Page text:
The Artist's Mother in a Cloth Headdress (looking down), 1633

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Deeply wrinkled, careworn faces fascinated Rembrandt, as is evident in his portraits of his mother, who was a cooperative sitter early in his career. (While scholars believe the subject of these prints is Rembrandt's mother, it has never been proved.) He portrayed this model ten times, and she appeared in his colleagues' work, too. In 1633 Rembrandt started signing just his first name to his prints, putting himself in the company of the great one-name Italians-Michelangelo, Leonardo, Titian, and Raphael. Rembrandt's last name came from the site of his great-grandfather's windmill, on the banks of the Rhine (Rijn) River.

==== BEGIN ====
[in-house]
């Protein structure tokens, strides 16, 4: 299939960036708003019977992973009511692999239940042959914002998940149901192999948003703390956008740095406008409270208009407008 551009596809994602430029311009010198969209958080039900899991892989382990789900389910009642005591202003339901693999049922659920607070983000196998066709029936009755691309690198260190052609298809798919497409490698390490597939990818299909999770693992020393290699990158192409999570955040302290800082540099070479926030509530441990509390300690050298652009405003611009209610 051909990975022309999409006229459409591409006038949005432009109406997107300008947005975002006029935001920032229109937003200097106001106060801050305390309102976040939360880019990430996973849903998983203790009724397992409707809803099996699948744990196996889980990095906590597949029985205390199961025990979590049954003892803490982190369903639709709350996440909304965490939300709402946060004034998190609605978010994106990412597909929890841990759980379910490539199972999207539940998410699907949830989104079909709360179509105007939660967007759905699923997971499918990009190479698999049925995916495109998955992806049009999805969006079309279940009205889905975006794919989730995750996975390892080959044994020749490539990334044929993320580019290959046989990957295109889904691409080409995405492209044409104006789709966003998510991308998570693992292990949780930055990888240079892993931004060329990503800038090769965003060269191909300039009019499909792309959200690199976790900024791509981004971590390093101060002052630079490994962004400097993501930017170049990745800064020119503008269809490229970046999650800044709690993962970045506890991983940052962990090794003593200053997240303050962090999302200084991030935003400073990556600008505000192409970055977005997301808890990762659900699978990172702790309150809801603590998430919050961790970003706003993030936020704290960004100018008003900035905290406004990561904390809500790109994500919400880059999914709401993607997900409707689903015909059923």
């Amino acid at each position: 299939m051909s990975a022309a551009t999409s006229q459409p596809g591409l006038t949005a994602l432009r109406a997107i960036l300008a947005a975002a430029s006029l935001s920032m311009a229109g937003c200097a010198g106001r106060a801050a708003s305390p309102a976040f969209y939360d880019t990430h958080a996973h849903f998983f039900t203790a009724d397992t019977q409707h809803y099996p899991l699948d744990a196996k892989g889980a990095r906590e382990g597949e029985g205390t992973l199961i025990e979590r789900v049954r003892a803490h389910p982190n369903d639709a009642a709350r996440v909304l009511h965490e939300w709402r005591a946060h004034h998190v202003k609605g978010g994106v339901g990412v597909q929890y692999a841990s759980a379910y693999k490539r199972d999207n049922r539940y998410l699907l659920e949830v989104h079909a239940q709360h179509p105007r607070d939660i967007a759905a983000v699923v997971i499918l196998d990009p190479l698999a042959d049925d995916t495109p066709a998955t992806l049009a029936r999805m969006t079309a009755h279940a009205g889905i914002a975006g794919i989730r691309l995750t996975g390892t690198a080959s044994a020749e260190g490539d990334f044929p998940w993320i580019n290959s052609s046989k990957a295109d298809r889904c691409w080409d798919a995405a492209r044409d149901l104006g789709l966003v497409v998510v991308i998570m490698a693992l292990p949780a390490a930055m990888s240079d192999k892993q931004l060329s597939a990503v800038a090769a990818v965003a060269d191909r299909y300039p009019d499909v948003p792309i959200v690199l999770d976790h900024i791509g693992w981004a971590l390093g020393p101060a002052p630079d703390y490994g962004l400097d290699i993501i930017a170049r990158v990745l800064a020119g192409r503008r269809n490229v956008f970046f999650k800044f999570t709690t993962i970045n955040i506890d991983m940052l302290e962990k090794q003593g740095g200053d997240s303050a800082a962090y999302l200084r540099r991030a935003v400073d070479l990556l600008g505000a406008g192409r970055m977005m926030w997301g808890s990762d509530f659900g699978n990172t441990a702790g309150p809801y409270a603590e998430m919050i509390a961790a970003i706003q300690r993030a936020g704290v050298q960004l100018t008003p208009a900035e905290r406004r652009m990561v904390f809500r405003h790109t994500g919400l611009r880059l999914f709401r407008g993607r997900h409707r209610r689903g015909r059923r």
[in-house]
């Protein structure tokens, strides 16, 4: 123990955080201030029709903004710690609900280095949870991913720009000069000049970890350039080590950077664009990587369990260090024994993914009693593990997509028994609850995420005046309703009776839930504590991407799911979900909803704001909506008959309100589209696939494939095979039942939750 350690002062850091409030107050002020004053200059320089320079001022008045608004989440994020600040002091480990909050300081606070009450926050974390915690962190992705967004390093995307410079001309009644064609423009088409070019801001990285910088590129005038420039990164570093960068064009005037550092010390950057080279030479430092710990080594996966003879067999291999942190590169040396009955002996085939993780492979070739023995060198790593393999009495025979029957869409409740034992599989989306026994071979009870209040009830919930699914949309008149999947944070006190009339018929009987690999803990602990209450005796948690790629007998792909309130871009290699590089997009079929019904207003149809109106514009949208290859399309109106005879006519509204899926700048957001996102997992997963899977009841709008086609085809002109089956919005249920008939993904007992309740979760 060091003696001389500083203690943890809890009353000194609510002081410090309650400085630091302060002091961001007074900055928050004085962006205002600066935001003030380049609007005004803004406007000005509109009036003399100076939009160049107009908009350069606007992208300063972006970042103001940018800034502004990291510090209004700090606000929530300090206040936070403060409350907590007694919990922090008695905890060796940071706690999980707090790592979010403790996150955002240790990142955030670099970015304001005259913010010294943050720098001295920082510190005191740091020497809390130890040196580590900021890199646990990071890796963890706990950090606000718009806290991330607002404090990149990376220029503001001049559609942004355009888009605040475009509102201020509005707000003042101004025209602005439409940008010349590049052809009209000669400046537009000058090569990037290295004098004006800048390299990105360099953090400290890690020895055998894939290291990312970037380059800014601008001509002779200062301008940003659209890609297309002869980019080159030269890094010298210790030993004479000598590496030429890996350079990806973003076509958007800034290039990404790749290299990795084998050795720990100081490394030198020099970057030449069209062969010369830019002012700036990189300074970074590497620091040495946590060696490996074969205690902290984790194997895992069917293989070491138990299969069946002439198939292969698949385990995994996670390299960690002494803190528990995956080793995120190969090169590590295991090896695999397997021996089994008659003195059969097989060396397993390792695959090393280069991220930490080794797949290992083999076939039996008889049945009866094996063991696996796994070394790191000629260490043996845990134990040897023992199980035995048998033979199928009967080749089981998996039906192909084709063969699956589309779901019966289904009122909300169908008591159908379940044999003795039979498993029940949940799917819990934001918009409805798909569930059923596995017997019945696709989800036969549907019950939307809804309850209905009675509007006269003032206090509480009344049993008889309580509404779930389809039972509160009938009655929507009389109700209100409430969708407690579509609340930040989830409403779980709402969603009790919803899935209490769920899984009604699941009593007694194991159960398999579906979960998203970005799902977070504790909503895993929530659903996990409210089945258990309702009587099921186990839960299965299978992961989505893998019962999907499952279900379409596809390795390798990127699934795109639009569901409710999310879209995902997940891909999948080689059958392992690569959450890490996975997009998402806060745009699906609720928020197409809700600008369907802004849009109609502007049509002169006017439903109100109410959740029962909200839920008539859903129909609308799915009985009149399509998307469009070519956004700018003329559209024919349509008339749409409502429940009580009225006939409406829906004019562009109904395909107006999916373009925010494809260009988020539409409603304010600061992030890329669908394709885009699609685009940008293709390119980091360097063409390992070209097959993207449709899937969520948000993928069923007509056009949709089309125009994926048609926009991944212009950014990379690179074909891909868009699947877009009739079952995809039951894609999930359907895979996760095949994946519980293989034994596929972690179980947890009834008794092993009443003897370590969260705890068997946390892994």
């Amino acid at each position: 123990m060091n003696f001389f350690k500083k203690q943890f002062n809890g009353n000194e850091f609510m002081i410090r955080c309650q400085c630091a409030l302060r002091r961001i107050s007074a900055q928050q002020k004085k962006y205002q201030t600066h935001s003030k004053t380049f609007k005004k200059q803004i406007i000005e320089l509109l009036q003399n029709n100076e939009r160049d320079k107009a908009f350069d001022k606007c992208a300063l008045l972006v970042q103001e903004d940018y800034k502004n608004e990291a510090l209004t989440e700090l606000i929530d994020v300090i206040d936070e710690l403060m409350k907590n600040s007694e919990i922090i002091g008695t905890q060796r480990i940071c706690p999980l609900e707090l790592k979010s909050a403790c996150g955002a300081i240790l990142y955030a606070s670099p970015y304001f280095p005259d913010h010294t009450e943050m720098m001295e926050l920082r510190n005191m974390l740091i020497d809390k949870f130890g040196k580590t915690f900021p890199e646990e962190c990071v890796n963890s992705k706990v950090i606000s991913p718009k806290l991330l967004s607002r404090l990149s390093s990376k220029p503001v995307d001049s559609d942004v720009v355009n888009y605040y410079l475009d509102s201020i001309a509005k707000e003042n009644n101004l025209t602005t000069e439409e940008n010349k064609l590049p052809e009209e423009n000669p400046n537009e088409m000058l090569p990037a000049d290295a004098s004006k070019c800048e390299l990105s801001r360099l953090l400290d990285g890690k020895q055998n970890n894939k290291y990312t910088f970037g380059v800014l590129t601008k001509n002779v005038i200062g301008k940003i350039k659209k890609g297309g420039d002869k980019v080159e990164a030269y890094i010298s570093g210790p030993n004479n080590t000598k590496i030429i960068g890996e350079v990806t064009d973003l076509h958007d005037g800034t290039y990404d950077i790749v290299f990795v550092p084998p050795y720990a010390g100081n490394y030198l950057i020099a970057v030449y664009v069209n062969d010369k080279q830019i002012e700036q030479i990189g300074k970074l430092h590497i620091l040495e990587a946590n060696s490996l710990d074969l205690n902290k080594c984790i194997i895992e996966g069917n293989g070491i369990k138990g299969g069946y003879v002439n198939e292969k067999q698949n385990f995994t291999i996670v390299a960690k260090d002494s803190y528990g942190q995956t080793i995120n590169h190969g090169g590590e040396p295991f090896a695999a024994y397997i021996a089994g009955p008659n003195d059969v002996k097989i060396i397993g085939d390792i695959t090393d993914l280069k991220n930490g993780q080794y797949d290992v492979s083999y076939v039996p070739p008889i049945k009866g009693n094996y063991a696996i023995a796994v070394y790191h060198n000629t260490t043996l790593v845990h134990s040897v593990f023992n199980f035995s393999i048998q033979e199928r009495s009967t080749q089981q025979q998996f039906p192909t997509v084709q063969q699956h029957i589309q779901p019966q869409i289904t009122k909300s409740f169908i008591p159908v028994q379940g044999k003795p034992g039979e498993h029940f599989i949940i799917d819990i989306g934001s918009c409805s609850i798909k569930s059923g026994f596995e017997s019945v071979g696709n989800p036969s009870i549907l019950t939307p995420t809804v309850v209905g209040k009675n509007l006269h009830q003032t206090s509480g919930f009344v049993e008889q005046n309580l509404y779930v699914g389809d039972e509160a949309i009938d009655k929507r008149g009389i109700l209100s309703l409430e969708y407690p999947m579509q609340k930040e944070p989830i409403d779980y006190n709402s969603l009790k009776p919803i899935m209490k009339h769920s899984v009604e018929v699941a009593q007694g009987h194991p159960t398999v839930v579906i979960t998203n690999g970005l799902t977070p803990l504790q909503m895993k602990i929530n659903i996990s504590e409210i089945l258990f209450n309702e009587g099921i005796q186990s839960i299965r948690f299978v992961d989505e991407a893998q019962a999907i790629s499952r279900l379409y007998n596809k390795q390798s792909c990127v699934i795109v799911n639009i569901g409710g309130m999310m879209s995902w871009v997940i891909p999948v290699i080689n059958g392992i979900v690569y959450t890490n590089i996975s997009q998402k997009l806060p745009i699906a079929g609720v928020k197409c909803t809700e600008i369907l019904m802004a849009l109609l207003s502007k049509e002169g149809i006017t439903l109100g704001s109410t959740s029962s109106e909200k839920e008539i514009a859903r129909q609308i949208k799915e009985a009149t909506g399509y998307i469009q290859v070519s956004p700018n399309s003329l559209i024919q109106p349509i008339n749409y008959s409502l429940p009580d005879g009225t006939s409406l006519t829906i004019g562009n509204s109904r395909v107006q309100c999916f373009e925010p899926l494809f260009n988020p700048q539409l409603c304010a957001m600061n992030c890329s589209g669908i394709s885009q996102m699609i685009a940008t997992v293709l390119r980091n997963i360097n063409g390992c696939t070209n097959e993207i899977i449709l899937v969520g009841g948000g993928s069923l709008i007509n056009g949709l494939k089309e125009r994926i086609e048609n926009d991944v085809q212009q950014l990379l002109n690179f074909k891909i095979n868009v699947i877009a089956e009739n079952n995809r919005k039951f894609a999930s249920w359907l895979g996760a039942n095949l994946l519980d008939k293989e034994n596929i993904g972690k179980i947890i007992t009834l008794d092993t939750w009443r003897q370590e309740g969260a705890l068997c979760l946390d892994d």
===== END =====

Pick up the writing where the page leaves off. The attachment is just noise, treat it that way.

The Artist's Mother in a Cloth Headdress (looking down)
Artist Life
Accession Number
Black stamp verso, H. Weber (L. 1383); blue stamp verso, Dr. A. Sträter (L---unitelligible); blue stamp verso, C. Schlösser (L. 636).
Catalogue Raisonne
Hind 107 ii/iii; Mz.87 ii/iii; B.351; Holl. 351 ii/ii; B-B.33-F ii/ii
Curator Approved

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